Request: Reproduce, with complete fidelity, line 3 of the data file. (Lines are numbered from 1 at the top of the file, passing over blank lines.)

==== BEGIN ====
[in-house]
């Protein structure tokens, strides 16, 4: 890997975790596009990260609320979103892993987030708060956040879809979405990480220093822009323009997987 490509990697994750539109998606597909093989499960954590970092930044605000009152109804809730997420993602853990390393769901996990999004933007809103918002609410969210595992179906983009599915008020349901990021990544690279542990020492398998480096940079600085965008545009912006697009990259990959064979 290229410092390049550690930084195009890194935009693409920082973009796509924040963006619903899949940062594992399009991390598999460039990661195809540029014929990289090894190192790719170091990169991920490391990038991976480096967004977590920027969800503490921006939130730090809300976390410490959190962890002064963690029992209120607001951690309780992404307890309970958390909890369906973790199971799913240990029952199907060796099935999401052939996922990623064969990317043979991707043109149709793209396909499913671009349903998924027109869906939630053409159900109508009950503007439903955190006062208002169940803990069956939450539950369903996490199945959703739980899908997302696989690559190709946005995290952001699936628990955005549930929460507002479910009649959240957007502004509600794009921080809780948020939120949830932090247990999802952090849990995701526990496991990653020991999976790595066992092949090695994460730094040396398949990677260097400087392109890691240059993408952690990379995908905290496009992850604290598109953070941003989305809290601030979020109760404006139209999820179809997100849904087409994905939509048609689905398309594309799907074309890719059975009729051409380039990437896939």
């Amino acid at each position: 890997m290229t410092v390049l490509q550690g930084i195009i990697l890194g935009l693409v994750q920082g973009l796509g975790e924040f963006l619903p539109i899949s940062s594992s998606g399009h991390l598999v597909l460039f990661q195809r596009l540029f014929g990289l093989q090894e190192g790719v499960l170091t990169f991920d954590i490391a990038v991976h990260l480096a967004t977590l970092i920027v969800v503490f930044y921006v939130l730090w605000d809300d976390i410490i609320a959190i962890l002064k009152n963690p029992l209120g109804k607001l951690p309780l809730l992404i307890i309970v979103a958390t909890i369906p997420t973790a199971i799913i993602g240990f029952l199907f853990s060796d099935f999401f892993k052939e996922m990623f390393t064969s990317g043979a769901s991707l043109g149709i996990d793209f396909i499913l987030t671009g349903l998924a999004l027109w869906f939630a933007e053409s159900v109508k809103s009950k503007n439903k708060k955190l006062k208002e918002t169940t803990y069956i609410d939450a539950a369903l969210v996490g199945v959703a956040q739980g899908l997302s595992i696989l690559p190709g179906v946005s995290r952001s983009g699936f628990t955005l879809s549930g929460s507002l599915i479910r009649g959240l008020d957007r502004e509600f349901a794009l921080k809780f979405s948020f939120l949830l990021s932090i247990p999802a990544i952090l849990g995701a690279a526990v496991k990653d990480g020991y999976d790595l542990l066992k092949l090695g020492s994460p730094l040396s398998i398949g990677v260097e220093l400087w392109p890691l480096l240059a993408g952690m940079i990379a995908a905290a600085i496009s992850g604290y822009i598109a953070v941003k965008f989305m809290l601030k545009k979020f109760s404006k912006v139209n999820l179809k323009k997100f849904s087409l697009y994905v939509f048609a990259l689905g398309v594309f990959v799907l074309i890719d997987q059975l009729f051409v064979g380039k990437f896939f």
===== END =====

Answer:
């Amino acid at each position: 890997m290229t410092v390049l490509q550690g930084i195009i990697l890194g935009l693409v994750q920082g973009l796509g975790e924040f963006l619903p539109i899949s940062s594992s998606g399009h991390l598999v597909l460039f990661q195809r596009l540029f014929g990289l093989q090894e190192g790719v499960l170091t990169f991920d954590i490391a990038v991976h990260l480096a967004t977590l970092i920027v969800v503490f930044y921006v939130l730090w605000d809300d976390i410490i609320a959190i962890l002064k009152n963690p029992l209120g109804k607001l951690p309780l809730l992404i307890i309970v979103a958390t909890i369906p997420t973790a199971i799913i993602g240990f029952l199907f853990s060796d099935f999401f892993k052939e996922m990623f390393t064969s990317g043979a769901s991707l043109g149709i996990d793209f396909i499913l987030t671009g349903l998924a999004l027109w869906f939630a933007e053409s159900v109508k809103s009950k503007n439903k708060k955190l006062k208002e918002t169940t803990y069956i609410d939450a539950a369903l969210v996490g199945v959703a956040q739980g899908l997302s595992i696989l690559p190709g179906v946005s995290r952001s983009g699936f628990t955005l879809s549930g929460s507002l599915i479910r009649g959240l008020d957007r502004e509600f349901a794009l921080k809780f979405s948020f939120l949830l990021s932090i247990p999802a990544i952090l849990g995701a690279a526990v496991k990653d990480g020991y999976d790595l542990l066992k092949l090695g020492s994460p730094l040396s398998i398949g990677v260097e220093l400087w392109p890691l480096l240059a993408g952690m940079i990379a995908a905290a600085i496009s992850g604290y822009i598109a953070v941003k965008f989305m809290l601030k545009k979020f109760s404006k912006v139209n999820l179809k323009k997100f849904s087409l697009y994905v939509f048609a990259l689905g398309v594309f990959v799907l074309i890719d997987q059975l009729f051409v064979g380039k990437f896939f």